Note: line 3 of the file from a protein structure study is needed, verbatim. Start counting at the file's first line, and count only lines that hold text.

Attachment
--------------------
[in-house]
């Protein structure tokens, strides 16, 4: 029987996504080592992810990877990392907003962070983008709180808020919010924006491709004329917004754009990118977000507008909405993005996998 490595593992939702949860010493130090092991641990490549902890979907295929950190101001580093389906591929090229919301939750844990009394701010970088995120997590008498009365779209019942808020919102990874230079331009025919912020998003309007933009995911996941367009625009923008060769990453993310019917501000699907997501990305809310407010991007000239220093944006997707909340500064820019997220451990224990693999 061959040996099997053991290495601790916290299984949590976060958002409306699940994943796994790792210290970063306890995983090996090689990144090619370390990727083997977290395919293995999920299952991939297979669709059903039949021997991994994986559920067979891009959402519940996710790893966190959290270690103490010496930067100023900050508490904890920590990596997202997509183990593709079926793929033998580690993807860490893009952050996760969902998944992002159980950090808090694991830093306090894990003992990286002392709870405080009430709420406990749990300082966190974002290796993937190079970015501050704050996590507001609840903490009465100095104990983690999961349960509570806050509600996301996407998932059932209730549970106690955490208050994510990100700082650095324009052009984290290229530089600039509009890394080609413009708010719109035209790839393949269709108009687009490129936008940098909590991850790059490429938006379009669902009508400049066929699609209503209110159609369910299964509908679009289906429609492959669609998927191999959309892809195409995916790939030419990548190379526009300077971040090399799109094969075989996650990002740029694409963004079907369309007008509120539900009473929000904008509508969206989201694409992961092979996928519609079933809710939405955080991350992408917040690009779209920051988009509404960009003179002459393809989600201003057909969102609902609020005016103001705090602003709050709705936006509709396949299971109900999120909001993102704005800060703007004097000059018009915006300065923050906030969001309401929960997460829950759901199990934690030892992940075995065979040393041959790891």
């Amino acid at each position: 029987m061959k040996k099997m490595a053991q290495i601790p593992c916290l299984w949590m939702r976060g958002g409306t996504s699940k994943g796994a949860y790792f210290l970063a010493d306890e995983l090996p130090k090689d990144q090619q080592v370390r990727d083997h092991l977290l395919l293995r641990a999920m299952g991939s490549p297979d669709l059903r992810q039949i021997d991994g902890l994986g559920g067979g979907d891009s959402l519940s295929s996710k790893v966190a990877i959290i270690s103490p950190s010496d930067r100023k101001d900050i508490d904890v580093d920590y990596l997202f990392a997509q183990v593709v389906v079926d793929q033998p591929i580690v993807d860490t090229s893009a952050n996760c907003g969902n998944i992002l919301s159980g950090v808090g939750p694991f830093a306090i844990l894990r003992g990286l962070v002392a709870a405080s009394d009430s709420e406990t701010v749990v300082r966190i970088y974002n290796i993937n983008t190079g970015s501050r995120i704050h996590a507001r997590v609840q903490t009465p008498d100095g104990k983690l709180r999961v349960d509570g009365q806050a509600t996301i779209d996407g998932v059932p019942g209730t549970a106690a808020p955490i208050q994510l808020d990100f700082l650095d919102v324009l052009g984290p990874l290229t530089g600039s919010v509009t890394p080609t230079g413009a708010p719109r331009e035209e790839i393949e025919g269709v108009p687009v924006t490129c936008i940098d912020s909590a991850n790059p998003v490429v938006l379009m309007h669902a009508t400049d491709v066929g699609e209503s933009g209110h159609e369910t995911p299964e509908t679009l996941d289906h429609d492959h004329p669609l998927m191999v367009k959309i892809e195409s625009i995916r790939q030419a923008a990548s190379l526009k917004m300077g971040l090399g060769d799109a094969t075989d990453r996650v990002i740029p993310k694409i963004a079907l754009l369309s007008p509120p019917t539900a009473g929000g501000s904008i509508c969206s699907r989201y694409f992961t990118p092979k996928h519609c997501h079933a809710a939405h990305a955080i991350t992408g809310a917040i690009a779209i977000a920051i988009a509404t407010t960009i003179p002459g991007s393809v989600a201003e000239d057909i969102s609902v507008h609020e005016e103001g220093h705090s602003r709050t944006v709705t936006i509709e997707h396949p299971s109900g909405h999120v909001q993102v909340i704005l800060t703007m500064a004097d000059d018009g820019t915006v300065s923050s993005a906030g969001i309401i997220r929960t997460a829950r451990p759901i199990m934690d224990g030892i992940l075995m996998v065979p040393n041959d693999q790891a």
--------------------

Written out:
């Amino acid at each position: 029987m061959k040996k099997m490595a053991q290495i601790p593992c916290l299984w949590m939702r976060g958002g409306t996504s699940k994943g796994a949860y790792f210290l970063a010493d306890e995983l090996p130090k090689d990144q090619q080592v370390r990727d083997h092991l977290l395919l293995r641990a999920m299952g991939s490549p297979d669709l059903r992810q039949i021997d991994g902890l994986g559920g067979g979907d891009s959402l519940s295929s996710k790893v966190a990877i959290i270690s103490p950190s010496d930067r100023k101001d900050i508490d904890v580093d920590y990596l997202f990392a997509q183990v593709v389906v079926d793929q033998p591929i580690v993807d860490t090229s893009a952050n996760c907003g969902n998944i992002l919301s159980g950090v808090g939750p694991f830093a306090i844990l894990r003992g990286l962070v002392a709870a405080s009394d009430s709420e406990t701010v749990v300082r966190i970088y974002n290796i993937n983008t190079g970015s501050r995120i704050h996590a507001r997590v609840q903490t009465p008498d100095g104990k983690l709180r999961v349960d509570g009365q806050a509600t996301i779209d996407g998932v059932p019942g209730t549970a106690a808020p955490i208050q994510l808020d990100f700082l650095d919102v324009l052009g984290p990874l290229t530089g600039s919010v509009t890394p080609t230079g413009a708010p719109r331009e035209e790839i393949e025919g269709v108009p687009v924006t490129c936008i940098d912020s909590a991850n790059p998003v490429v938006l379009m309007h669902a009508t400049d491709v066929g699609e209503s933009g209110h159609e369910t995911p299964e509908t679009l996941d289906h429609d492959h004329p669609l998927m191999v367009k959309i892809e195409s625009i995916r790939q030419a923008a990548s190379l526009k917004m300077g971040l090399g060769d799109a094969t075989d990453r996650v990002i740029p993310k694409i963004a079907l754009l369309s007008p509120p019917t539900a009473g929000g501000s904008i509508c969206s699907r989201y694409f992961t990118p092979k996928h519609c997501h079933a809710a939405h990305a955080i991350t992408g809310a917040i690009a779209i977000a920051i988009a509404t407010t960009i003179p002459g991007s393809v989600a201003e000239d057909i969102s609902v507008h609020e005016e103001g220093h705090s602003r709050t944006v709705t936006i509709e997707h396949p299971s109900g909405h999120v909001q993102v909340i704005l800060t703007m500064a004097d000059d018009g820019t915006v300065s923050s993005a906030g969001i309401i997220r929960t997460a829950r451990p759901i199990m934690d224990g030892i992940l075995m996998v065979p040393n041959d693999q790891a």